The study evaluating 68 boys and young men with Duchenne muscular dystrophy will consist of therapy with off-the-shelf cardiosphere-derived cells.
CAP-1002, AN ALLOGENEIC off-the-shelf cell therapy developed by Capricor Therapeutics, will be evaluated as a treatment for patients with Duchenne muscular dystrophy (DMD) in an upcoming pivotal phase 3 trial, HOPE-3 (NCT05126758), a multicenter, randomized, double-blind, placebo-controlled study that will include both nonambulatory and ambulatory boys and young men who meet eligibility criteria (TABLE).1
The therapy consists of allogeneic, off-the-shelf cardiosphere-derived cells (CDCs), which have been the subject of more than 100 peer-reviewed scientific publications since they were discovered in 2007. In CAP-1002, the cells release exosomes that are taken up largely by macrophages and T cells and begin a cycle of repair. CAP-1002 has been granted orphan drug designation by the FDA.2
HOPE-3 is expected to be complete in late June 2024. An estimated 68 participants will be randomly assigned to receive CAP-1002 at a dose of 150 million CDCs or placebo every 3 months for a total of 4 doses over a 12-month period. Led by Craig M. McDonald, MD, professor and chair of the Department of Physical Medicine and Rehabilitation at University of California, Davis, the study will use mean change in full upper limb function at month 12 as measured by Performance of the Upper Limb (PUL) version 2.0 scores as the primary end point. The secondary outcome will be cardiac muscle function and structure as measured by change from baseline in ejection fraction.
The study will include only males at least 10 years or older at time of consent who have genetically confirmed DMD. Participants are expected to have reduced ability to walk/run, have up-to-date immunizations, and have received treatment with systemic glucocorticoids for at least 12 months and at a stable dose for at least 6 months prior to study participation. The trial will include visits at screening, baseline/day 1, and months 3, 6, and 9. Safety evaluations will include adverse events, concomitant medications, physical exam, vital signs, 12-lead electrocardiogram, and clinical laboratory testing.2
In September 2021, the company announced positive data from its phase 2 HOPE-2 study (NCT03406780), which showed that CAP-1002 met its primary end point on decline in mid–PUL version 1.2. Patients showed a slowing of this outcome by 71% (P = .01) compared with placebo. Additionally, the trial also met additional end points, with significant differences seen on the full PUL version 2.0 (P = .04) and cardiac end point of ejection fraction (P = .02) compared with placebo.3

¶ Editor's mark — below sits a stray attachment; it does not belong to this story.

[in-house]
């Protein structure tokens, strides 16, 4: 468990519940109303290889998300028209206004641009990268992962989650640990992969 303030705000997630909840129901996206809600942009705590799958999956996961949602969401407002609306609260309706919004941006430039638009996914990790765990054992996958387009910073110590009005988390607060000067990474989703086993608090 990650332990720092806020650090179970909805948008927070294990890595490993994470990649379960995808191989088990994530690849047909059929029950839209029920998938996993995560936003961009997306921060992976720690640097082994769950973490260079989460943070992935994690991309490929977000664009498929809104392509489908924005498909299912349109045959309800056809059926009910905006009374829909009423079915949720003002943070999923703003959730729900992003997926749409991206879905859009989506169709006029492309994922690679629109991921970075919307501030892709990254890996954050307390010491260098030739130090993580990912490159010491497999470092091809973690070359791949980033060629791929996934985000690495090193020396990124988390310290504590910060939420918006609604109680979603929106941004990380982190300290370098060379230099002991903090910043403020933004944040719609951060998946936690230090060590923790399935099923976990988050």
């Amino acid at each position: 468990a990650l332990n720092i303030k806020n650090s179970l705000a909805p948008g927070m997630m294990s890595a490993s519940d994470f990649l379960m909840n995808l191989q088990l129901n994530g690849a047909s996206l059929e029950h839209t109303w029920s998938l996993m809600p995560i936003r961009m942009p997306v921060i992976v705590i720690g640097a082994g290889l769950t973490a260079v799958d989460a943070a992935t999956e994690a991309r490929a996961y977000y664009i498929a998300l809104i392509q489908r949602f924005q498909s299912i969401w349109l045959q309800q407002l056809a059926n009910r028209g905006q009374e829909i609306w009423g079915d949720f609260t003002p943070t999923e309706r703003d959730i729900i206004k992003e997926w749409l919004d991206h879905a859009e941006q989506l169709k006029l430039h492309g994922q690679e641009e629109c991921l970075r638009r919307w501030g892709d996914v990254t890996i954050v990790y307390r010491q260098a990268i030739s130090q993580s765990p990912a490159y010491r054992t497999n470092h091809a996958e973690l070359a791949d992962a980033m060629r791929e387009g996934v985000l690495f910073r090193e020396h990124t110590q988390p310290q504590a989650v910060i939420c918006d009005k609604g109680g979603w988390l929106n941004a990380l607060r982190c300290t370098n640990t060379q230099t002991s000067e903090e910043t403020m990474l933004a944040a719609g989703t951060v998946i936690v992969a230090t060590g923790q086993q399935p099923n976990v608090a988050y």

HOPE-2, conducted across 9 sites in the US, enrolled 20 participants (12 placebo and 8 treated) with DMD. In total, 80% of the patients were nonambulatory, with other demographic and baseline characteristics similar between the 2 groups. Besides 2 hypersensitivity reactions seen early in the trial—which were mitigated with a common premedication regimen—CAP-1002 was well tolerated with no serious safety signals.
“This groundbreaking study is extremely exciting as we saw statistically significant changes of CAP-1002 in both skeletal and cardiac function. For these older [patients] who have limited therapeutic options, these data support the belief that CAP-1002 may become an important therapeutic option and possibly slow the progression of DMD,” McDonald said in a statement following the announcement of the results.3
CAP-1002 also was previously evaluated in the HOPE-Duchenne phase 1/2 trial (NCT02485938) for DMD-associated cardiomyopathy, which enrolled 25 participants across 3 sites in the US. All participants had significant cardiac scarring and approximately two-thirds were dependent on wheelchairs at the time they began the trial. During the 12-month course of the trial, CAP-1002 demonstrated a safe and well-tolerated profile, along with significant and sustained signals of improvement in cardiac and skeletal muscle function in patients with DMD.4
In January 2022, Capricor Therapeutics announced that it had entered a partnership with Nippon Shinyaku Co (NS Pharma) for the exclusive commercialization and distribution of the therapy in the US. Linda Marbán, PhD, CEO of Capricor, said in a news release that the partnership “aligns us with a larger, seasoned pharmaceutical company experienced in rare disease with specific expertise in DMD.” She cited NS Pharma’s 2020 approval and launch of viltolarsen (Viltepso) for patients with DMD amenable to exon 53 skipping, which at the time was only the second FDA-approved therapy for this specific DMD gene mutation.5